Also: enforce the rule that pitchers need to keep one foot on the rubber and adjust the strike zone.

The strike zone’s been growing at the lower edge for years, with no rule change to cause this.

No one keeps their back foot on the rubber as long as they’re supposed to.

Eno's Fro
7 years ago
Reply to  Doug Lampert

yeah stopping the expanding strike zone would certainly help offense. I think we’re in a good balancing spot tho. It’s good to have these adjustment periods every decade or so bc it causes strategic adjustments to occur like those discussed above. For example, contact hitters are now a premium commodity with so few power hitters in the game. It may take a while before the market pays them according to their value but that will happen.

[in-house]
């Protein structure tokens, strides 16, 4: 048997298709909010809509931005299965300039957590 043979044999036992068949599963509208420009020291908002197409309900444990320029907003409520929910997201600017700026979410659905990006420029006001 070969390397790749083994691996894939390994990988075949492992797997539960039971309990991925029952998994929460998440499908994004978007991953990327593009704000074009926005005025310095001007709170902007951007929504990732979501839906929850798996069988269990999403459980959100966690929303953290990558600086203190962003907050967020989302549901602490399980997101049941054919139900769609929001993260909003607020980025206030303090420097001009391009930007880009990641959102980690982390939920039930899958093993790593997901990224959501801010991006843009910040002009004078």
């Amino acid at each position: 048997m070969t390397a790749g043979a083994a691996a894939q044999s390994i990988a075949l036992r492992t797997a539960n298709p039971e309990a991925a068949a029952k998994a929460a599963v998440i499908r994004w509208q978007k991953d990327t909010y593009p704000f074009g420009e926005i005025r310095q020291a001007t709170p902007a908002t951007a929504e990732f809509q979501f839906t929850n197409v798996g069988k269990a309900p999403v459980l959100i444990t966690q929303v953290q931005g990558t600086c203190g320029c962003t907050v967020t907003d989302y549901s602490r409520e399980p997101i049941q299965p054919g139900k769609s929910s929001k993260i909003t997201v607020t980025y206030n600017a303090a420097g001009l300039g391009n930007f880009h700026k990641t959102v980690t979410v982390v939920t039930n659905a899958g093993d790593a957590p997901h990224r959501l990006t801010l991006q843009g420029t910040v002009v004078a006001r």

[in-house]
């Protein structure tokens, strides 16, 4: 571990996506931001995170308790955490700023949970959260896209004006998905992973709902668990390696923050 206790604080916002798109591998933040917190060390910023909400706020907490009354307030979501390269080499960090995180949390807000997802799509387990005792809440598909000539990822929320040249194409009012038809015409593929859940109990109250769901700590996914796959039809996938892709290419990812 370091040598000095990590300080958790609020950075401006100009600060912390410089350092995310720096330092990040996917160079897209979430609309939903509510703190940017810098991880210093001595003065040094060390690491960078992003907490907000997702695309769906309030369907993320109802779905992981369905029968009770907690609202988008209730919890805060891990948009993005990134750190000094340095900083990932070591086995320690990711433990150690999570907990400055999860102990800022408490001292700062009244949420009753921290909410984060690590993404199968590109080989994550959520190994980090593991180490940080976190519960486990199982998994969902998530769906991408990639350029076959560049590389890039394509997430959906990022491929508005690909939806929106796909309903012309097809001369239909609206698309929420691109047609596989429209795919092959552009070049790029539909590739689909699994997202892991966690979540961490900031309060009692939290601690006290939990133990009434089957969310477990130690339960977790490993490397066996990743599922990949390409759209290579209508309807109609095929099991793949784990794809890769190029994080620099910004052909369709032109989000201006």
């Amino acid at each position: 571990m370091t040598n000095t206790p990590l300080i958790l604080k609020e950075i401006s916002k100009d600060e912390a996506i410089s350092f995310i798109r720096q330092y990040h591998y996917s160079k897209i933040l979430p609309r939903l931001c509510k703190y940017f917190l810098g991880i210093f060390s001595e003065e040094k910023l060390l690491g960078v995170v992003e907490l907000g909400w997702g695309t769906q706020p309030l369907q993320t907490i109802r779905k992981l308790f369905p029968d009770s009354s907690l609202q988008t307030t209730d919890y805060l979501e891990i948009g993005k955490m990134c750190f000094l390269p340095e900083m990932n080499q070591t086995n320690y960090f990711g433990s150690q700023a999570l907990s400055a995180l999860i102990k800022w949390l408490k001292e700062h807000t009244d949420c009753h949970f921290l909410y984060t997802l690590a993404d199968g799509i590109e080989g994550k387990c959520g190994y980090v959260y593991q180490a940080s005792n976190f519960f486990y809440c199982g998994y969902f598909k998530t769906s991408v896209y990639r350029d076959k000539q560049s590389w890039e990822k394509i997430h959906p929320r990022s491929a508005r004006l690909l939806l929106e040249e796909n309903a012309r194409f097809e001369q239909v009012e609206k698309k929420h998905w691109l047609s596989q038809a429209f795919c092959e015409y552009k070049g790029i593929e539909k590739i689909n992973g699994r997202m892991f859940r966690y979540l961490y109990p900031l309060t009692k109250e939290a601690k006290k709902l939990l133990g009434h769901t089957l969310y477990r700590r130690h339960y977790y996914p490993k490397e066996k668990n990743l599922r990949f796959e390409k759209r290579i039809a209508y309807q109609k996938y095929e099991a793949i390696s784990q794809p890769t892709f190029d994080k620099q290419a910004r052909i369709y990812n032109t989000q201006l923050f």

This sort of adjustment keeps the game fresh.

Eno's Fro
7 years ago
Reply to  Doug Lampert

or just do what the Mets do – keep bringing in the fences until you get the power result you want.

Kyle Boddy
7 years ago
Reply to  Doug Lampert

>No one keeps their back foot on the rubber as long as they’re supposed to.

Because no one can. And no one ever has.

B N
7 years ago
Reply to  Kyle Boddy

I’m actually tremendous at keeping my foot on the rubber. It’s the whole “throwing a pitch” thing that I really can’t do that well…